. We have reported that our HMDS-based μCT method enables the measurement of larger volumetric structures in human posterior horn meniscus than conventional 2D section-based histology or above-mentioned methods. Furthermore, in the beginning of degeneration the meniscal surface may remain intact while distinct changes in meniscal internal structure and composition are already observed
. For further studies, with this method it is possible to measure quantitatively the collagen fiber bundle orientations from any compartment or layer of meniscus to study the increasing disorganization of collagen network in OA.
In principle, it is possible to compare our collagen network disorganization results in meniscus with the disorganization of collagen network in AC. In fact, our HMDS protocol has been applied to quantitatively determine the orientation of ECM in AC
. However, while meniscus and AC share similarities in their structural layers, the collagen network is completely different in the circumferentially organized middle layer of meniscus compared to the deep layer of AC
. Thus, in both meniscus and AC, the disorganization of collagen network has similar features and can be quantitatively measured with our method and compared to each other with this limitation considered.
Different methods to characterize the structural orientations have been developed for different materials and tissues. Instead of structure tensors, it is possible to prepare an application of an anisotropic filter and perform a step by step rotation of a region in the image to find the most probable orientation of fibers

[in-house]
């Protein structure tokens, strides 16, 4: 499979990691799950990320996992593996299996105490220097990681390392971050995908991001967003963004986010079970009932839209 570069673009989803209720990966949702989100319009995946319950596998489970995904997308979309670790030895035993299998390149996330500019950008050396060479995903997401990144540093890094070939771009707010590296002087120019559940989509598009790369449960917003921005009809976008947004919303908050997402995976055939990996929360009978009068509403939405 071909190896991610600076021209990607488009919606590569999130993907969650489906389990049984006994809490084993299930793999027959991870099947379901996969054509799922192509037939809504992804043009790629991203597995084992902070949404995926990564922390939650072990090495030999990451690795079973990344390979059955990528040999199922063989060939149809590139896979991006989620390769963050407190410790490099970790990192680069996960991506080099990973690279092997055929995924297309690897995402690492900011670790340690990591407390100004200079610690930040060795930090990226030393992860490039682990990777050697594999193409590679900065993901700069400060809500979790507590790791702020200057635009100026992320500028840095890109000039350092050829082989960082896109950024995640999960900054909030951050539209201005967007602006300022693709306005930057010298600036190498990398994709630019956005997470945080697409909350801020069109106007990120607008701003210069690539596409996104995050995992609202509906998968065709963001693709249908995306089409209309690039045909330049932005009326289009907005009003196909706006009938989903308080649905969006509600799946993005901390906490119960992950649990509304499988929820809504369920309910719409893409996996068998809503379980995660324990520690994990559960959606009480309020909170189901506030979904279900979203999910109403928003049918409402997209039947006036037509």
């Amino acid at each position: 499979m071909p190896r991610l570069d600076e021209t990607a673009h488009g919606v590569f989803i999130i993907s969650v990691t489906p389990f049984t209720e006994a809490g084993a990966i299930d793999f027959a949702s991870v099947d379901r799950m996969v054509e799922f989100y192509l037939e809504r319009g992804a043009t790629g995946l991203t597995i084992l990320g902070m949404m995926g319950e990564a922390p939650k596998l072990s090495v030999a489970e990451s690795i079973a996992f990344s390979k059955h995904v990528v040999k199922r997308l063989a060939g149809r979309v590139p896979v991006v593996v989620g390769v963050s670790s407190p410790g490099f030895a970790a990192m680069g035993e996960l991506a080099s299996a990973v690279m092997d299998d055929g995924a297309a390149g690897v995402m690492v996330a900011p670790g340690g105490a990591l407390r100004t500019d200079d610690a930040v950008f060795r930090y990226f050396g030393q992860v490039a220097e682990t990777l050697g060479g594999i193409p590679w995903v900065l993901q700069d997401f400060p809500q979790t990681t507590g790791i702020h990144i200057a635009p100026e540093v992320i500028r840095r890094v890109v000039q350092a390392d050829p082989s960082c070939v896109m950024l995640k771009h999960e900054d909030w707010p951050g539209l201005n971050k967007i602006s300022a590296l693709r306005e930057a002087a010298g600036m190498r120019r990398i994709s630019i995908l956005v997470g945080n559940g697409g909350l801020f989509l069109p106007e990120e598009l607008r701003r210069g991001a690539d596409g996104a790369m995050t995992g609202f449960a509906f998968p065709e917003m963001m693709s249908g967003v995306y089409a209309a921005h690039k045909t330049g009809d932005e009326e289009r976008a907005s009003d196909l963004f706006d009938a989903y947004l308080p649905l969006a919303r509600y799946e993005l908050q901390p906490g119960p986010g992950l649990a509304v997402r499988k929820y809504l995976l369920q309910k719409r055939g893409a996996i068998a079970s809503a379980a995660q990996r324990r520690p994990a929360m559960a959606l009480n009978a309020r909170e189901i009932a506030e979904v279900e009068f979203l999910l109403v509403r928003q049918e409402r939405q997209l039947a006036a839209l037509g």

. In medical research, diffusion tensor image analysis is widely used in magnetic resonance imaging (MRI) to characterize structural changes by measuring orientations from diffusing water molecules in brain tissue
. In our study, we used HMDS-based protocol, in which the samples are dried to enable the μCT imaging with high resolution. Local orientation analysis was tested to be compatible with HMDS-based dried meniscus samples and μCT imaging. It has also been reported for having low uncertainty when classifying voxels
The present study has some important limitations. First, the menisci specimens were frozen after collection and then thawed before the initiation of the study. In a previous study, it was reported that freezing may cause changes in the meniscus collagen network, including shrinking in collagen fiber diameters and higher disorder in their alignment
. However, we performed the same preparation protocol to all samples, both from OA cases and donors, and therefore, the results are more likely to be comparable. Second, HMDS-based sample drying method preserves the sample to enable the μCT imaging but may not truly reflect the sample as it was in vivo. Furthermore, the increase of water content and the decrease of collagen content in the degenerated menisci compared to donor menisci introduces a different ratio of constituents between OA and donor menisci
. Thus, it is theoretically possible that HMDS-based drying would cause larger shrinking of OA samples compared to donor samples. However, this difference should be minimal in practice as the HMDS reagent is believed to cross-link proteins (collagen) and it has lower surface tension compared to water
. This should prevent the tissue from collapsing in all cases. Moreover, even if the shrinkage due to evaporation of water is minimal, it may be a possible limitation of this contrast method due to having a greater effect in the degenerated menisci with higher water content